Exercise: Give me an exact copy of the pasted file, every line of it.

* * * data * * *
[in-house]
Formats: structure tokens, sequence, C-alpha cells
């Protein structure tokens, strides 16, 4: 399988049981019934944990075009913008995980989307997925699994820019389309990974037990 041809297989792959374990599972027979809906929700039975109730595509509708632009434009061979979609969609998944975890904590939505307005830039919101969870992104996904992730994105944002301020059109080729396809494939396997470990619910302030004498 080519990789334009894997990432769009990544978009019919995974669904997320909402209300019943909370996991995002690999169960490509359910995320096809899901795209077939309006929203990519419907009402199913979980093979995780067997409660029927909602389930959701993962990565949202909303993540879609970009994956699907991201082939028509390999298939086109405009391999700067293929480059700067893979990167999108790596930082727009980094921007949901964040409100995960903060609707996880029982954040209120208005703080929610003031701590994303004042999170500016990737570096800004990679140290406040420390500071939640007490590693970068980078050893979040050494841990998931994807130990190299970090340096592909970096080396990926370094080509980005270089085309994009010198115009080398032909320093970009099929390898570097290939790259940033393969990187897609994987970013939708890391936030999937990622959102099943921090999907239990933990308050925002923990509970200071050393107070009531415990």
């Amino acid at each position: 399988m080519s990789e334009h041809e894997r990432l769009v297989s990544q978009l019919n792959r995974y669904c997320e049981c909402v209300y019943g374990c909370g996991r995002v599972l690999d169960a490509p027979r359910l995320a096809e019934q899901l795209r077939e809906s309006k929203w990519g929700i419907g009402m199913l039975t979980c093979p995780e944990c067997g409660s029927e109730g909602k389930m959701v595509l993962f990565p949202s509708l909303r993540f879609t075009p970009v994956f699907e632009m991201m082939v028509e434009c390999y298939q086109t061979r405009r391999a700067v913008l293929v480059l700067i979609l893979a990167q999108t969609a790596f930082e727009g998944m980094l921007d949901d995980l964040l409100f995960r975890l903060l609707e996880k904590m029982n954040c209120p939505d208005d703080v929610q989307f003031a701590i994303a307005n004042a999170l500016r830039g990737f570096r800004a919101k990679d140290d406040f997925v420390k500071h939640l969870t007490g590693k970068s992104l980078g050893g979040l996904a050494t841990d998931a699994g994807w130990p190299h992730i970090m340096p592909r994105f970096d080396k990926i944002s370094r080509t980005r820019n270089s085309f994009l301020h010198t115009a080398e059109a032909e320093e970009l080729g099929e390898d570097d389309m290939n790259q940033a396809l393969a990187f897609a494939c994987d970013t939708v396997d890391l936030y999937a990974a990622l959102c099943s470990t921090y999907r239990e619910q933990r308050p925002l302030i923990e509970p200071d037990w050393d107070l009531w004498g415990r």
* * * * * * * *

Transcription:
[in-house]
Formats: structure tokens, sequence, C-alpha cells
């Protein structure tokens, strides 16, 4: 399988049981019934944990075009913008995980989307997925699994820019389309990974037990 041809297989792959374990599972027979809906929700039975109730595509509708632009434009061979979609969609998944975890904590939505307005830039919101969870992104996904992730994105944002301020059109080729396809494939396997470990619910302030004498 080519990789334009894997990432769009990544978009019919995974669904997320909402209300019943909370996991995002690999169960490509359910995320096809899901795209077939309006929203990519419907009402199913979980093979995780067997409660029927909602389930959701993962990565949202909303993540879609970009994956699907991201082939028509390999298939086109405009391999700067293929480059700067893979990167999108790596930082727009980094921007949901964040409100995960903060609707996880029982954040209120208005703080929610003031701590994303004042999170500016990737570096800004990679140290406040420390500071939640007490590693970068980078050893979040050494841990998931994807130990190299970090340096592909970096080396990926370094080509980005270089085309994009010198115009080398032909320093970009099929390898570097290939790259940033393969990187897609994987970013939708890391936030999937990622959102099943921090999907239990933990308050925002923990509970200071050393107070009531415990």
């Amino acid at each position: 399988m080519s990789e334009h041809e894997r990432l769009v297989s990544q978009l019919n792959r995974y669904c997320e049981c909402v209300y019943g374990c909370g996991r995002v599972l690999d169960a490509p027979r359910l995320a096809e019934q899901l795209r077939e809906s309006k929203w990519g929700i419907g009402m199913l039975t979980c093979p995780e944990c067997g409660s029927e109730g909602k389930m959701v595509l993962f990565p949202s509708l909303r993540f879609t075009p970009v994956f699907e632009m991201m082939v028509e434009c390999y298939q086109t061979r405009r391999a700067v913008l293929v480059l700067i979609l893979a990167q999108t969609a790596f930082e727009g998944m980094l921007d949901d995980l964040l409100f995960r975890l903060l609707e996880k904590m029982n954040c209120p939505d208005d703080v929610q989307f003031a701590i994303a307005n004042a999170l500016r830039g990737f570096r800004a919101k990679d140290d406040f997925v420390k500071h939640l969870t007490g590693k970068s992104l980078g050893g979040l996904a050494t841990d998931a699994g994807w130990p190299h992730i970090m340096p592909r994105f970096d080396k990926i944002s370094r080509t980005r820019n270089s085309f994009l301020h010198t115009a080398e059109a032909e320093e970009l080729g099929e390898d570097d389309m290939n790259q940033a396809l393969a990187f897609a494939c994987d970013t939708v396997d890391l936030y999937a990974a990622l959102c099943s470990t921090y999907r239990e619910q933990r308050p925002l302030i923990e509970p200071d037990w050393d107070l009531w004498g415990r």